One of the Principles for Ecological Leadership that we explore in our retreats is Resource Cycling. In a healthy ecosystem, nothing is ever wasted - the output of one system or process is input to another. In the microcosm, things are constantly being born and dying. But in the macrocosm, it’s just how life rolls.
A tree dies and feeds the mycelium (the stuff from which mushrooms grow) in the soil, which in turn taps the roots of growing trees, connecting them in a complex, information-rich underground network. It makes you wonder whether any part of this resource cycle can truly be considered to be dead. Isn’t it all just life, turning and turning?
Nature’s marvellous capacity to cycle resources shines a harsh light on industrial processes, however, where waste is rampant and so many of our inputs are designed to be used but once. Enter the concept of “circularity”, which is about re-thinking economic systems at every scale (from, say, a single batch of cider to the whole supply chain) to minimize and repurpose waste streams. Circularity - a given in the natural world - is gaining traction in business thinking as organizations look to their waste as a source of new potential.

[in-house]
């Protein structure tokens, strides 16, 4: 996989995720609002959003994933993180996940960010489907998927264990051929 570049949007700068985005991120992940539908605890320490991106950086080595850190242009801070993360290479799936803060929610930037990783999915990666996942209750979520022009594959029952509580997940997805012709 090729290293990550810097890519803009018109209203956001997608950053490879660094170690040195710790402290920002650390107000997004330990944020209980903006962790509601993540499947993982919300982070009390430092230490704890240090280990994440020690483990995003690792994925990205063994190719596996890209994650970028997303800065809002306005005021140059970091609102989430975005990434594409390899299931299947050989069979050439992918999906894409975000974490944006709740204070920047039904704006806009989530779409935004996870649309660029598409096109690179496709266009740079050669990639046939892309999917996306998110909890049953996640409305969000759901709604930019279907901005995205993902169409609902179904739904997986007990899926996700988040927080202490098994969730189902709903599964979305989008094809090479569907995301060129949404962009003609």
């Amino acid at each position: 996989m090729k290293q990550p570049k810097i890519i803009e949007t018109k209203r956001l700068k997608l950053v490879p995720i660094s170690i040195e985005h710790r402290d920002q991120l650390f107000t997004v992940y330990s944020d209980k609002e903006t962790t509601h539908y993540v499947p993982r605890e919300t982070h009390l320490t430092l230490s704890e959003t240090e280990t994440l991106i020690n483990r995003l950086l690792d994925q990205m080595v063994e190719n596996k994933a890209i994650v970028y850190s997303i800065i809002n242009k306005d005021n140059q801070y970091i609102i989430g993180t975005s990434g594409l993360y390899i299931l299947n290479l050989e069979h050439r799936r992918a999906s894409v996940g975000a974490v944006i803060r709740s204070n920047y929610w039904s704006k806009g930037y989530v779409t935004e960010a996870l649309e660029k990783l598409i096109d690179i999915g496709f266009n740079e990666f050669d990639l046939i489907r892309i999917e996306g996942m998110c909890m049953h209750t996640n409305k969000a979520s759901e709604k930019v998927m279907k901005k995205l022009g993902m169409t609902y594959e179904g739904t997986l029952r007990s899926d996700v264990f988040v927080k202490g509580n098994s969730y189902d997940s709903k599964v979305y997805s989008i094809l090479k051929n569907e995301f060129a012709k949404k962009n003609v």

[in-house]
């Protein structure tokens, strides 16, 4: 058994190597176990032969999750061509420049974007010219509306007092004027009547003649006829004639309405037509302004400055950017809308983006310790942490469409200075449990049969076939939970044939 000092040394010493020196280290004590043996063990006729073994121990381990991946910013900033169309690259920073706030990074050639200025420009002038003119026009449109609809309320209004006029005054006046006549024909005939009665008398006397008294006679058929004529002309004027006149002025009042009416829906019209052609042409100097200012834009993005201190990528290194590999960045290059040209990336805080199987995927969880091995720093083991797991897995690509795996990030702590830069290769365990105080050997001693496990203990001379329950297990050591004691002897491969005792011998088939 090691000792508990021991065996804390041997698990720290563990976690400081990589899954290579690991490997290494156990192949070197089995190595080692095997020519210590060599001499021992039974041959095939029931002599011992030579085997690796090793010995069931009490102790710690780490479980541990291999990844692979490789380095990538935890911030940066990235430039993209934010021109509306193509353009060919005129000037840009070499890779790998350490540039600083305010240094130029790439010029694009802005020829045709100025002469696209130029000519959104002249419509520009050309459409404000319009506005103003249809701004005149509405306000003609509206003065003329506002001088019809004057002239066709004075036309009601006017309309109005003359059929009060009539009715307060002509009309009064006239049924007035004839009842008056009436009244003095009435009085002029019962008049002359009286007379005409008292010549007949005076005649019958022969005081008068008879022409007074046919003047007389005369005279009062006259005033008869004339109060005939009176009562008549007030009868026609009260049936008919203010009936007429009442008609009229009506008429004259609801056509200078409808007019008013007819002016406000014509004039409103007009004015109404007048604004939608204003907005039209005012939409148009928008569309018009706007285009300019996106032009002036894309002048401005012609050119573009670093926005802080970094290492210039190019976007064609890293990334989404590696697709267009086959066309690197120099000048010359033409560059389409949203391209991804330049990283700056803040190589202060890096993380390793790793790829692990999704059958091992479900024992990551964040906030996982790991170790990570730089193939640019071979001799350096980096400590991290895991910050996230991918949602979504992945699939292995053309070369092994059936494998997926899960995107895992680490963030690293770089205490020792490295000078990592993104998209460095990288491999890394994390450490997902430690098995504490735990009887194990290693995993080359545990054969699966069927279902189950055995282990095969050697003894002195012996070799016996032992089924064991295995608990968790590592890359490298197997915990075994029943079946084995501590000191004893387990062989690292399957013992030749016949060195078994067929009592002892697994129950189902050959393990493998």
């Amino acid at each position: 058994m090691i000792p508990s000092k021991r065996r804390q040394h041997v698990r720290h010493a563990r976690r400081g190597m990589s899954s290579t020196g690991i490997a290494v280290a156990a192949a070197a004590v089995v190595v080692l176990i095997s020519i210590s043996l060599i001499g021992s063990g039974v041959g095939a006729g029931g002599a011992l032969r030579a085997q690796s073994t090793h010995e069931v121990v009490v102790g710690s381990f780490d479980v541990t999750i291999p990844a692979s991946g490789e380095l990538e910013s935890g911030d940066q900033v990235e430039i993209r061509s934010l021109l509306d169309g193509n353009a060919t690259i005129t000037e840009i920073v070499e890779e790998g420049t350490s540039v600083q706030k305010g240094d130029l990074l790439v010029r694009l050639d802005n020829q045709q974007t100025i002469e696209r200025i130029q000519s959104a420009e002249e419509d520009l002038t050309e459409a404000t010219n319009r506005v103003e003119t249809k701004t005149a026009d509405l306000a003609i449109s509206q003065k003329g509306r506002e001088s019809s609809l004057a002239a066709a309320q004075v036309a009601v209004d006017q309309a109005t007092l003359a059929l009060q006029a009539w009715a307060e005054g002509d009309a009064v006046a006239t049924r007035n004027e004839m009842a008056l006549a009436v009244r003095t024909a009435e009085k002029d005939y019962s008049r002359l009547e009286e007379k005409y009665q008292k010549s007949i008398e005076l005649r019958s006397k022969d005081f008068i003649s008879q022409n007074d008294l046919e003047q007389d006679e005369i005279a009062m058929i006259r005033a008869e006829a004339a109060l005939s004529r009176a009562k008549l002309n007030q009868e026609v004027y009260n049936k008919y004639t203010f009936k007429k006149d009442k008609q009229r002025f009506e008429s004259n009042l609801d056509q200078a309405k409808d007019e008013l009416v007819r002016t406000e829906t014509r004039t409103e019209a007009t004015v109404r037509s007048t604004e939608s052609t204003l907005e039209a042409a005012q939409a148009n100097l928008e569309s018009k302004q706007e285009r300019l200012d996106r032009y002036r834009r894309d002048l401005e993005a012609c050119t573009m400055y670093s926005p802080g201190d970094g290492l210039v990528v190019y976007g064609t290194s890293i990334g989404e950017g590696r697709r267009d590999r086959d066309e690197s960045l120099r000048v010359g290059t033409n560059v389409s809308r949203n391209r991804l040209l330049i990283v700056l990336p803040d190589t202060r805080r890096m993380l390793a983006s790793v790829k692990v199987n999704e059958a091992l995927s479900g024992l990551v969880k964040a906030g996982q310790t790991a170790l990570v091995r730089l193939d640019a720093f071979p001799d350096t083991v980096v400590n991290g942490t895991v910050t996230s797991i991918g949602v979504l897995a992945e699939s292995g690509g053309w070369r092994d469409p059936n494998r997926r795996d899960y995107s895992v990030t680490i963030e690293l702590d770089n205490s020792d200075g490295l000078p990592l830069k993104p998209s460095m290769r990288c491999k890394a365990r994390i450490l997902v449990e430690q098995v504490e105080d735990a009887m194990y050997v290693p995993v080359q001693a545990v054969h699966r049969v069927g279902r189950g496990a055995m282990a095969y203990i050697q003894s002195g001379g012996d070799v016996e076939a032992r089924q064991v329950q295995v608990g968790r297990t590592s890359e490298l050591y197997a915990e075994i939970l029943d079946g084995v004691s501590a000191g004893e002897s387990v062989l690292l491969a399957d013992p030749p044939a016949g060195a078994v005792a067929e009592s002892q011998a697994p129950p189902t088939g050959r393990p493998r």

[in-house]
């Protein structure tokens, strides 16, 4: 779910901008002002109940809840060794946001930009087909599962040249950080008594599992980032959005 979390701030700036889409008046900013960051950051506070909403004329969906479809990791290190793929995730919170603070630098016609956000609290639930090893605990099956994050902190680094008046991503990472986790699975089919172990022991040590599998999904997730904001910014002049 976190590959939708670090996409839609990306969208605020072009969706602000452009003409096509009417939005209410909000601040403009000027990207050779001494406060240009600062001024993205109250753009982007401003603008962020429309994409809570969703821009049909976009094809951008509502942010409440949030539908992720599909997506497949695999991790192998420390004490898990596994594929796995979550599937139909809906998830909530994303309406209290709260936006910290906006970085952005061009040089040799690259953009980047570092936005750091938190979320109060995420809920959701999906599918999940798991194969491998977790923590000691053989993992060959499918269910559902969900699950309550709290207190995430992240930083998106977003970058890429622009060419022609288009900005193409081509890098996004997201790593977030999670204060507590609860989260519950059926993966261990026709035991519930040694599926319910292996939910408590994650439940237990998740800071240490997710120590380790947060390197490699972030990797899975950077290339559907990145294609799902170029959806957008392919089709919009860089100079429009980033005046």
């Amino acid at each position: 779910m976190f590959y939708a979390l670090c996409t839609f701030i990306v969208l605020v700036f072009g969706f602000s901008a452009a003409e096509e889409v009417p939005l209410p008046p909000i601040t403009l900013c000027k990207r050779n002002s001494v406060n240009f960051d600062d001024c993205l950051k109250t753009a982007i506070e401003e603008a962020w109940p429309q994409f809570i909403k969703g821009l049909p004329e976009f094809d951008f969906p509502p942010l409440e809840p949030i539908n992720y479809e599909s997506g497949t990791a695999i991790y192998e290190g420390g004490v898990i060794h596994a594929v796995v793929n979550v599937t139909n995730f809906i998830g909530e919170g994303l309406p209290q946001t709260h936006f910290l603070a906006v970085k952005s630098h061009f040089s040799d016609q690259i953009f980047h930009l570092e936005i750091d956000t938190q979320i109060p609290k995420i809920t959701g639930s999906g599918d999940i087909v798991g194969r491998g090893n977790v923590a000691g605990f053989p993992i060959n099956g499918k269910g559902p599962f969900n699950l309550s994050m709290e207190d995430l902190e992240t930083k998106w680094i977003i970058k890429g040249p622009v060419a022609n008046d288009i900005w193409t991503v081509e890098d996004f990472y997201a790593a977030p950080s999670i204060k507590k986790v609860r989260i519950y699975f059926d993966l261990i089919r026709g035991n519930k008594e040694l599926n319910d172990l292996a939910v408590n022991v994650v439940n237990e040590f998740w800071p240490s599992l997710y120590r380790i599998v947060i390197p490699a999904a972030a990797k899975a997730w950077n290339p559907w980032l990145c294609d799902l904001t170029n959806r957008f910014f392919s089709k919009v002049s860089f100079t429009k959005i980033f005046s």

For example, there are production losses at several stages of cider making and processing. By redirecting some of those losses we were able to make the apple cider vinegar that goes into our tangy salsa!
Matt Steinman, our Production Manager, has just graduated from COIL's Circular Leadership Program, delivered by the Ivey Business School at Western University. By applying circularity principles to Heartwood’s production systems, he’s been able to cut our ingredient waste by about 8%, and has dramatically reduced our processing waste, meaning more of our raw ingredients become the ciders that you (hopefully!) love. Further, the transition of our largest-volume ciders from glass bottles to aluminum cans represents a move to more readily recyclable materials.
Nature reduces and recycles waste effortlessly. Those little mushrooms, feasting on rotting stumps, remind us of a world with no waste.
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